For all those curious what the ECB's "anti-spread tool", meant to bring soaring Italian yields tighter in a time of rising rates and QT even as Europe scrambles to offset record inflation by tightening financial conditions (as discussed most recently in "The ECB Has A Huge Dilemma: Price Stability Or Bail Out Nations"), we got a small update earlier today when ECB President Christine Lagarde said that the central bank will activate one part of the bond-purchasing firepower it’s earmarked as "a first line of defense" against a possible debt-market crisis this coming Friday... which just "coincidentally" happens to be the day the ECB's QE ends!
“We have decided to apply this flexibility in reinvesting redemptions coming due in the PEPP portfolio as of 1 July,” Lagarde said Tuesday in a speech in Sintra, Portugal, where the ECB is holding its annual retreat.
“We will ensure that the orderly transmission of our policy stance throughout the euro area is preserved,” she said. “We will address every obstacle that may pose a threat to our price-stability mandate.”
As Bloomberg notes, the availability of pandemic reinvestments has been touted as an initial crisis-fighting tool since December, though the ECB didn’t choose to resort to that option until an emergency meeting on June 15 that followed a surge in Italian yields.
Unfortunately, that's as much detail as we are going to get, because once again there was generous use of the word flexibility”, this time in the context to how reinvestments from the ECB’s €1.7 trillion ($1.8 trillion) pandemic bond-buying portfolio are allocated, and which will be aimed at curbing unwarranted turmoil in government bonds as interest rates are lifted from record lows to curb unprecedented inflation.
How many more months will the @ecb take before "revealing" just what its "anti-spread" tool is, how it is different from a deflationary QE in a time of inflationary QT... and sending Italian yields soaring.— zerohedge (@zerohedge) June 21, 2022
In other words, just as we jokingly suggested some time ago, the ECB will do QT on even days, QE on odd ones.
*LAGARDE SAYS TOOL WOULD KICK IN IF SPREADS GO TOO FAR, TOO FAST— zerohedge (@zerohedge) June 16, 2022
QT on slow and gentle days
QE on fast and furious days
Meanwhile, adding to the QE now, QT tomorrow confusion, net buying under the ECB's original asset-purchase program is also set to end on Friday, exposing the euro zone’s more-indebted nations to speculative attacks by investors, similar to the blowout in Italian yields already observed at the start of June.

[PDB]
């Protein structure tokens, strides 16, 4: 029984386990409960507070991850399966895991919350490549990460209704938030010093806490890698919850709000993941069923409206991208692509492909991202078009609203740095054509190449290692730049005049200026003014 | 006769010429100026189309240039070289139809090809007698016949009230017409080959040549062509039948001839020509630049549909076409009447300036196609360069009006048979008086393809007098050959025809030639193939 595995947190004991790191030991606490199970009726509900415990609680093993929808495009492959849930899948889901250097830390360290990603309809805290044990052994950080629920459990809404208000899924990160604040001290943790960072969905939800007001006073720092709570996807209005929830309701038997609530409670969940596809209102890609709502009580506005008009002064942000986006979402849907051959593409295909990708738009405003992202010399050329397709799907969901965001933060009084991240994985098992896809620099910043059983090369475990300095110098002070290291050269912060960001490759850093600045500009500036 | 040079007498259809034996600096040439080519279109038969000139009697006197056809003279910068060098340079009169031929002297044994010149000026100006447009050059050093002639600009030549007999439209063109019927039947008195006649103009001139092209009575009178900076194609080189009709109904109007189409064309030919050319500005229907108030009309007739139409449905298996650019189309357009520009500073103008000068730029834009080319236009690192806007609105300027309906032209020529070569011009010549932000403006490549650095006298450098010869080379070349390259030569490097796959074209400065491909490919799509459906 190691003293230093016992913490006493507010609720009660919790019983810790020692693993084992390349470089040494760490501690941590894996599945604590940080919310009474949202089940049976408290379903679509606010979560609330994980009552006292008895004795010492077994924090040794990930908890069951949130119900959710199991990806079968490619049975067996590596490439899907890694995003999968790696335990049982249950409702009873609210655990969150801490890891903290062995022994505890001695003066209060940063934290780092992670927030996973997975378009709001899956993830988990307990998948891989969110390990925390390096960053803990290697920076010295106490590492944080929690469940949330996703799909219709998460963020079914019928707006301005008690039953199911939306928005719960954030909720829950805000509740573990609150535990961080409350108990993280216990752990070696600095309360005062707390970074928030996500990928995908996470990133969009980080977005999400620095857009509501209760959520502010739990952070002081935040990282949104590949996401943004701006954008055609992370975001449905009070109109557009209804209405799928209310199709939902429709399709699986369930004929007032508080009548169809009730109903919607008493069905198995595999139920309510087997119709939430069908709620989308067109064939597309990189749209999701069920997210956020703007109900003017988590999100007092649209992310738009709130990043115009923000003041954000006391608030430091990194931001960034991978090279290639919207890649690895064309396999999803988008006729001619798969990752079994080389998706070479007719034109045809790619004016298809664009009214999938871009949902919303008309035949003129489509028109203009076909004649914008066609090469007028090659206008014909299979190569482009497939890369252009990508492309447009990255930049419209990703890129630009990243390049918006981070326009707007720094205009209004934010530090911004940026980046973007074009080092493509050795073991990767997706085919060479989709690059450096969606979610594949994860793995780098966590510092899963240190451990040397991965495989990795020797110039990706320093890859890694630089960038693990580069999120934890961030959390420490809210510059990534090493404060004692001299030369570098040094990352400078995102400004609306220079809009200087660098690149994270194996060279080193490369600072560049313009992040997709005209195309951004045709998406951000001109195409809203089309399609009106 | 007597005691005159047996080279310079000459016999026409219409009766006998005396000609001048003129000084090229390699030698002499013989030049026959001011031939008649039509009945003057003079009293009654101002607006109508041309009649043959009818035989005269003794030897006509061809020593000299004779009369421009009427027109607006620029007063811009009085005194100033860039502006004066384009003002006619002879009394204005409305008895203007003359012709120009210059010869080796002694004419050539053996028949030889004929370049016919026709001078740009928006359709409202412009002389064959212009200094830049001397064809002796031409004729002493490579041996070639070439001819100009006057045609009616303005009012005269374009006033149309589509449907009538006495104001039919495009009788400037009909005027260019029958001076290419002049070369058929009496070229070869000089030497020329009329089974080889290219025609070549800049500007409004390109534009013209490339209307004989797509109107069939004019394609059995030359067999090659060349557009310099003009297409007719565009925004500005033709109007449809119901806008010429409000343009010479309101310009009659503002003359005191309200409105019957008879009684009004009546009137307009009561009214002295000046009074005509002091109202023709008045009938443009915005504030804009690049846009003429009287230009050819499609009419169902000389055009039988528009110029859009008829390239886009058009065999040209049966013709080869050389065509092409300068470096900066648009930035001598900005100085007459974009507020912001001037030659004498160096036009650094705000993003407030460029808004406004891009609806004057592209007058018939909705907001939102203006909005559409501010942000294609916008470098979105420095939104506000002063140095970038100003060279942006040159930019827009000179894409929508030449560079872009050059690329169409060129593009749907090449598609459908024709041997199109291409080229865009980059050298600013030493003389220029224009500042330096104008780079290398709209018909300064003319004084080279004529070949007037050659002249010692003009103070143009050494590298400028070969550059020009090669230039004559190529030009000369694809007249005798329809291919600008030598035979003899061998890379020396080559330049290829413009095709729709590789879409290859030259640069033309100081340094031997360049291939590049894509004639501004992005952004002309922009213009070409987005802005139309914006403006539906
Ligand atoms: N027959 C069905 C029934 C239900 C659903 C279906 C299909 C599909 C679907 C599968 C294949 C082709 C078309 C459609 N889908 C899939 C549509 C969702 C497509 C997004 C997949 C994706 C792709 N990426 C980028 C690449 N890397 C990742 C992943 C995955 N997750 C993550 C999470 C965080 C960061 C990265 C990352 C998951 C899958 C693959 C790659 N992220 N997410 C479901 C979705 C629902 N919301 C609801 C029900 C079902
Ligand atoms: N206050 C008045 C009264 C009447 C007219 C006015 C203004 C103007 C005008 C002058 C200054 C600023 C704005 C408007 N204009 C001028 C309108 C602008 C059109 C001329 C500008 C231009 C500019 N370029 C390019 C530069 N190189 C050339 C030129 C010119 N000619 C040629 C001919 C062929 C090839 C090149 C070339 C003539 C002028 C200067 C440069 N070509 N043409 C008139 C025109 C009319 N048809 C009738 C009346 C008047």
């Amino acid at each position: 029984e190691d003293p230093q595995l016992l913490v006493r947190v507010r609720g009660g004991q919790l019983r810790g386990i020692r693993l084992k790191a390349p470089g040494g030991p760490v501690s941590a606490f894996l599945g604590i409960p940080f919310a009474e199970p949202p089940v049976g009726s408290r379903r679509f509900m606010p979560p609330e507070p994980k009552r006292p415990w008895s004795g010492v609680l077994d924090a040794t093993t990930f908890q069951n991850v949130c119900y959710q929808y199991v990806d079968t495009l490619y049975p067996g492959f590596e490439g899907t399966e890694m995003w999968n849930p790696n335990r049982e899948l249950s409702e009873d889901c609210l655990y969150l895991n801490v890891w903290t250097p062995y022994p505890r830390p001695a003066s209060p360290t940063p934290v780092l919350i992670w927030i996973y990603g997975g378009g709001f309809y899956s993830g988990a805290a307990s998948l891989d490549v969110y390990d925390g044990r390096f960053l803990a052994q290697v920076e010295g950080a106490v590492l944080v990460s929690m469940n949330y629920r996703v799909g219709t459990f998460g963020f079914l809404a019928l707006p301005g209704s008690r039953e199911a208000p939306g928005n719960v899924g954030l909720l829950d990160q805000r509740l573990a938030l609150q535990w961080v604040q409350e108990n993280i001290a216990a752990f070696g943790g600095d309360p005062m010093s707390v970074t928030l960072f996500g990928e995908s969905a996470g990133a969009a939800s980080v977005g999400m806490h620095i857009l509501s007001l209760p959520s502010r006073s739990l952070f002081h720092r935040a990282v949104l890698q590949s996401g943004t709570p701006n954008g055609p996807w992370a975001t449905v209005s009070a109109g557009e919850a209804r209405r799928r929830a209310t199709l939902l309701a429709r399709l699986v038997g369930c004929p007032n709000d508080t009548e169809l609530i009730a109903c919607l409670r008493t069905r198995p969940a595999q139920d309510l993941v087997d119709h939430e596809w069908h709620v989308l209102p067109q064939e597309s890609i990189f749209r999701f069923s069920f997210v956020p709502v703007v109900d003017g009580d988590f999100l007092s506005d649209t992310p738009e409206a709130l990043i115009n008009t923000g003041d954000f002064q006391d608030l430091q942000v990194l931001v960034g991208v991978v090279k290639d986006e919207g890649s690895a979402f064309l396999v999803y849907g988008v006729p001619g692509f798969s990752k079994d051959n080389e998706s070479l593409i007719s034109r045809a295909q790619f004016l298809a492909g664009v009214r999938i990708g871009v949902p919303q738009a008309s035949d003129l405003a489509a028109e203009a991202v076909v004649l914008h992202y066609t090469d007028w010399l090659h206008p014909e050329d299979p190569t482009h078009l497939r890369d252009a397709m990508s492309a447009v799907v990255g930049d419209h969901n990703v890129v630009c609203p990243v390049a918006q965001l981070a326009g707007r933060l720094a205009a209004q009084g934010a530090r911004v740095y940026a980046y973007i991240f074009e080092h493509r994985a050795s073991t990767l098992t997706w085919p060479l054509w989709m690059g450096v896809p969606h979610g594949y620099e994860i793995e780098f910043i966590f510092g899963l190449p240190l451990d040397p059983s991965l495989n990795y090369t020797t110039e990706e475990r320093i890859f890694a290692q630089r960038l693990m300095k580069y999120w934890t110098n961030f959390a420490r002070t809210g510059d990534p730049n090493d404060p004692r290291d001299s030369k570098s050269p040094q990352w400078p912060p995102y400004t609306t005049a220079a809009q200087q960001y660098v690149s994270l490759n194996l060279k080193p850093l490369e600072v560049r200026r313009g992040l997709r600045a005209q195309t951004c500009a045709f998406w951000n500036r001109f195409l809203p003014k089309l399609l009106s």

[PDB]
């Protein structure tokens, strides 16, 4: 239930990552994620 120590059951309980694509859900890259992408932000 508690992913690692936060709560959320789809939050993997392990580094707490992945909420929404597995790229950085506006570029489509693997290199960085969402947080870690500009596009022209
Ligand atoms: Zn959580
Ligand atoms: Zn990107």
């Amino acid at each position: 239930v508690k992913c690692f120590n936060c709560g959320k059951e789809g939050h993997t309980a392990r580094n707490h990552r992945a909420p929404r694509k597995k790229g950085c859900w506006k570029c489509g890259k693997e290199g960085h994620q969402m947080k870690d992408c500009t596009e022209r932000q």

But wait, there's more, because while Europe is desperate for deflationary gale force winds to blow away the runaway inflation that has put an end to the ECB's various easing deus ex machinas, many are convinced that the ECB is hiking into yet another recession which will be triggered by Russia which continues to cut off energy supplies, while there are also doubts in the ECB’s ability to avoid investor panic as it raises rates for the first time in a decade.
Following Lagarde's statement, Italian bonds trimmed declines, narrowing the 10-year yield premium over its German counterpart -- a key gauge of risk in the region -- by six basis points to 192 basis points, the lowest since Thursday.
The ECB is also working on a new bond-buying instrument to tackle the same issue -- known as fragmentation -- and is expected to announce something in the coming weeks. Lagarde said the tool will allow rates to rise “as far as necessary,” complementing efforts to stabilize inflation at the 2% target -- a quarter of the current level.
Of course, that will never happen and instead the moment the details of the "anti-fragmentation" mechanism are revealed and the market realizes just how powerless the ECB is, yields and spreads will blow out to multi-year highs.
Addressing the same event in Portugal, Governing Council member Martins Kazaks said he thinks “sterilization” to nullify the stimulative effect of bond purchases “should be part of the instrument.” The tool “should be a backstop,” used only when urgently needed, he said.
However, since there is no such thing as a deus ex machina, the moment the ECB unveils the specifics and details is when the next crisis begins, and the ECB knows that very well.
Separately, while describing the risk of a recession in the 19-member euro area as “non-trivial,” Kazaks said rates can be raised “quite quickly” and called front-loading hikes -- including a possible July move beyond the planned quarter-point -- “reasonable.”Lagarde backed the ECB’s base case for next month, but stressed the path for steady rate increases could be accelerated if price pressures worsen.
What the ECB should be worried about is how fast it will cut rates after its rate hikes spark the next recession and whether rates will hit a new record negative yield one year from today/